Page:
Why do I use rosemary essential oil most?

Essential oils are powerful concentrations of oils from flowers and herbs.  Often they are used in aromatherapy and massage.  I use essential oils for the aroma, but do not apply directly to the skin commonly.  I use rosemary most because it helps my clients achieve stress and pain reduction – two common goals of massage therapy.  I use several essential oils, but rosemary is the most consistent to open my sessions of bodywork.  Why? Because it benefits have been demonstrated in some decent studies. 

The benefits that concern me and my clients are:

1)      Stress Relief:  Five minutes of inhalation of rosemary oil reduces the level of cortisol (your stress hormone) in your saliva.  My clients smell a few drops for about 20 minutes at the beginning of the massage, while face down.  This is the main benefit that I whole hearted embrace.

2)      Pain Relief: Rosemary reduces inflammation, which is associated with lower pain.  On request, I will apply rosemary directly to sore hands, allowing it to absorb through the skin rather than the olfactory system.  This is a minor benefit, but anything helps - and when combined with the dopamine and seratonin effect of massage (see: http://bit.ly/stressmassage), pain reduction is tangible.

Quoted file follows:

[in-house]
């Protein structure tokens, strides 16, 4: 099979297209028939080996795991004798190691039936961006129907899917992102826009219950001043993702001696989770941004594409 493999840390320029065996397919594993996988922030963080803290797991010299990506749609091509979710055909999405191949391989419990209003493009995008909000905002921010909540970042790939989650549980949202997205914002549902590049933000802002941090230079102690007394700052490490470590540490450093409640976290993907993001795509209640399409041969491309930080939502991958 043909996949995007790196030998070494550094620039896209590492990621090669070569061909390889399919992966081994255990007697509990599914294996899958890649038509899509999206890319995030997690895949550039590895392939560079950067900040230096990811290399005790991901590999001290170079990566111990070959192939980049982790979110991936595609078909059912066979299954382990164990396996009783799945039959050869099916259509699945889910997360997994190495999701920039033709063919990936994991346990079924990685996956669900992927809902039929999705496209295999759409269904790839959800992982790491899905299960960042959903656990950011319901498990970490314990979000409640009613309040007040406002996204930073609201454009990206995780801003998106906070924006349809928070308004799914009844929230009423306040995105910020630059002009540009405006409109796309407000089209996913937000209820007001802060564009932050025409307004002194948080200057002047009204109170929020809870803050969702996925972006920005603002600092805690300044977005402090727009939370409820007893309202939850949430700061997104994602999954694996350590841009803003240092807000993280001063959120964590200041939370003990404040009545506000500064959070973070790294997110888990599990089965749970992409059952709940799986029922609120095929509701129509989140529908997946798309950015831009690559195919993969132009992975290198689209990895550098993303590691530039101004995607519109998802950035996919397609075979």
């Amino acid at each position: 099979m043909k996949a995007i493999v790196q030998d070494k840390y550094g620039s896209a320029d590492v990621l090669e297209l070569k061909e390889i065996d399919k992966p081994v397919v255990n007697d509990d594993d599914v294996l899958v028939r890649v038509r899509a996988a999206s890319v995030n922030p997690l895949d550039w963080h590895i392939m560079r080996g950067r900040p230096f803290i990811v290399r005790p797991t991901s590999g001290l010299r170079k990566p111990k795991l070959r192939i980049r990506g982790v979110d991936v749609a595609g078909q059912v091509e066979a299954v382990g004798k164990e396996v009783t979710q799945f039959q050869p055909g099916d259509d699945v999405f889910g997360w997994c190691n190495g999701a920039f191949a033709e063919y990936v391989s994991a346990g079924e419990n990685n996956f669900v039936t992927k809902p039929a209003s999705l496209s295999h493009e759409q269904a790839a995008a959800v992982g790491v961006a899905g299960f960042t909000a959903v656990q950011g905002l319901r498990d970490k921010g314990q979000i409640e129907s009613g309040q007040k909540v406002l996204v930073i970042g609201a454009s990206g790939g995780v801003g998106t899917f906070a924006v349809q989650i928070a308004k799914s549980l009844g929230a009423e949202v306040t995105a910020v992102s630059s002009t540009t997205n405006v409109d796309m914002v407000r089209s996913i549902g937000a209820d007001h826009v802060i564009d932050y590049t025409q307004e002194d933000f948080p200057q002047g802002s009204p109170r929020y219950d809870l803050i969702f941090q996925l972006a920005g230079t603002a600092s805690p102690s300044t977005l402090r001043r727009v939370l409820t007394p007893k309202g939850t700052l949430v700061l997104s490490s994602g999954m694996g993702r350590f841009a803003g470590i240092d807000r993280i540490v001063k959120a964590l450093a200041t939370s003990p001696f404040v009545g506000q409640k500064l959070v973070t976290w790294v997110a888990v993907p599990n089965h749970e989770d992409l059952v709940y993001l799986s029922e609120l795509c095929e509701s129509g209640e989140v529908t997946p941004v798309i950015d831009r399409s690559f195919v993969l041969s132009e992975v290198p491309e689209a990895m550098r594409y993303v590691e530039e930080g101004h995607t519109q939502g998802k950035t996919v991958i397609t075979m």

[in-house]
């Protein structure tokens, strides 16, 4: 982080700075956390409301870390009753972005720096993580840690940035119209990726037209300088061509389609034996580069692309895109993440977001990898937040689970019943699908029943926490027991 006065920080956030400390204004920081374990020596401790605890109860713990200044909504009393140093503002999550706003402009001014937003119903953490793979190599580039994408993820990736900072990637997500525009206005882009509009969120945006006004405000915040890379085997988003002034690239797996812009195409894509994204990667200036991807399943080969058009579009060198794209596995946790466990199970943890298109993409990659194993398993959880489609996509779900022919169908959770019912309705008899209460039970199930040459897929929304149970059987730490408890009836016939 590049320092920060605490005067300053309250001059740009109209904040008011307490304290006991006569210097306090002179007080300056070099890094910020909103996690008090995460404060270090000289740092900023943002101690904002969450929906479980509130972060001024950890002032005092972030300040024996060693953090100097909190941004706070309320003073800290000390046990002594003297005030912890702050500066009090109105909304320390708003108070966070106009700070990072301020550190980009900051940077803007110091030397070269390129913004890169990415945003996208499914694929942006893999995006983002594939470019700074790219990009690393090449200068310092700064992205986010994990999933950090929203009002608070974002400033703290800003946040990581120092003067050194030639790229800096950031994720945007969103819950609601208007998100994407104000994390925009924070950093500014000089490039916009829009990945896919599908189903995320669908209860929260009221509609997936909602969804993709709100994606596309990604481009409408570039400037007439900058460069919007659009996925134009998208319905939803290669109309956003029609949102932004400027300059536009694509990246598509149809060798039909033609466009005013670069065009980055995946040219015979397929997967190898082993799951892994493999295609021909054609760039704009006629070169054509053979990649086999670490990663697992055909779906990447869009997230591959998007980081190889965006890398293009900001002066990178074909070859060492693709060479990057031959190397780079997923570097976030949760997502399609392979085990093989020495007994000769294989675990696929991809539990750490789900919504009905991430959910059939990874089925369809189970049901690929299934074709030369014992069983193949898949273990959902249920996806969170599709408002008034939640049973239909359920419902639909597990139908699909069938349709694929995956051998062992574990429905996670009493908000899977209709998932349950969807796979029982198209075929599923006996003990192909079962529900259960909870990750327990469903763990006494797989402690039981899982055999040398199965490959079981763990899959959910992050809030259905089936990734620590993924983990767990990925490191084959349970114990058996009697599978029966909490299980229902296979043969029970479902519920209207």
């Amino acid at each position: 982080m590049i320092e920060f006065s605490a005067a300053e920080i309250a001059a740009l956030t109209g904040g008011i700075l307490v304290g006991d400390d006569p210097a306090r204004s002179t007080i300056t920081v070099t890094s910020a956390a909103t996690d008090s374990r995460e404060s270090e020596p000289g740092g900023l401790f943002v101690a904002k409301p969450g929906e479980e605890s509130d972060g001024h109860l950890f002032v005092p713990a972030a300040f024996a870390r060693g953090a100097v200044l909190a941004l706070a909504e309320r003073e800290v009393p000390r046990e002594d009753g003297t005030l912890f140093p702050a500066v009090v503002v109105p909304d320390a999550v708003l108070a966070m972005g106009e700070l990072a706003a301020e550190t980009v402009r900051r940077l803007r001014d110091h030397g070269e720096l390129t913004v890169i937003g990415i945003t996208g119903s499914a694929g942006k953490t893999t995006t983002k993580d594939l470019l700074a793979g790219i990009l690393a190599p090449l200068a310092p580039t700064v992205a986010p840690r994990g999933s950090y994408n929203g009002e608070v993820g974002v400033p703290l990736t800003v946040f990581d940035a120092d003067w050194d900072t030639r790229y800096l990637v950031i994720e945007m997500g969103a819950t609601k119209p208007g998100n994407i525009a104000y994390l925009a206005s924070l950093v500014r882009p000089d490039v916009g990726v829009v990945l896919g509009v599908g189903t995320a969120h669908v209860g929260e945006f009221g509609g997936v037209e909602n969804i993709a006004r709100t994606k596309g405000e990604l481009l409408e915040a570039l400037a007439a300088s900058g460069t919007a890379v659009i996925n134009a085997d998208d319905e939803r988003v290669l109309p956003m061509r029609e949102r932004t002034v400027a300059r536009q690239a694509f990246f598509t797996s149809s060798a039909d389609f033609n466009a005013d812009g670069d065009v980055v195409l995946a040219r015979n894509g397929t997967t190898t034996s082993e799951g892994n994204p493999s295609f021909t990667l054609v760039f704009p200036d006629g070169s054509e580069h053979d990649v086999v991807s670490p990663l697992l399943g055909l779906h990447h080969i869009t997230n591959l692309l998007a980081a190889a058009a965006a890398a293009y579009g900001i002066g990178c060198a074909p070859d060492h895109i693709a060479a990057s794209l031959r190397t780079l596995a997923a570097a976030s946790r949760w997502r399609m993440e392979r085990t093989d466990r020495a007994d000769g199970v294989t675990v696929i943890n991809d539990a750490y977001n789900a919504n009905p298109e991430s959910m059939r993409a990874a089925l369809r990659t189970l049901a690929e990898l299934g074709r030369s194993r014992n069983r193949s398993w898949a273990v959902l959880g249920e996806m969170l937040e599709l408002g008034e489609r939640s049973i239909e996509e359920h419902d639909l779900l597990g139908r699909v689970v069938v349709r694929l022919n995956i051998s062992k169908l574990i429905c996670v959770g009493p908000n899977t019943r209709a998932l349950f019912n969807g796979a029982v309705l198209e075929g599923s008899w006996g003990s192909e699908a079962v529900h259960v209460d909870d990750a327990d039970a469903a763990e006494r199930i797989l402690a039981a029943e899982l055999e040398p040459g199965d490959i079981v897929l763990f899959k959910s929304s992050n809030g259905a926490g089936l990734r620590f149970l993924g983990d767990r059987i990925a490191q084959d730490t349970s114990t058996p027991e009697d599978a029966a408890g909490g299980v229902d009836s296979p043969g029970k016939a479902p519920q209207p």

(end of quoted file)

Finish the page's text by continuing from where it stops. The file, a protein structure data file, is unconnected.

3)      Immune System Boost:  That same study that identified lower cortisol levels resulting from inhalation of rosemary essential oil also found that the free radical-scavenging activity in the subjects’ bodies also significantly increased.  Free-radicals contribute to inflammation and aging, generally called oxidative stress.  I beleive this because of the study.  It is pretty hard to feel an immune system boost.  

I also use lavender, lemongrass, and mint. Lemon grass and mint are especially helpful to end a massage, so the client comes back to reality from ‘lala land’.  However, I find rosemary the most useful for my clients.  This is part of my effort to give my clients the best massage therapy experience possible.   If you are interested in the stress effects of massage even without the use of essential oils, see: http://bit.ly/stressmassage.

Jesse Atkinson, MA

Reference:

http://www.psy-journal.com/article/S0165-1781(06)00011-4/abstract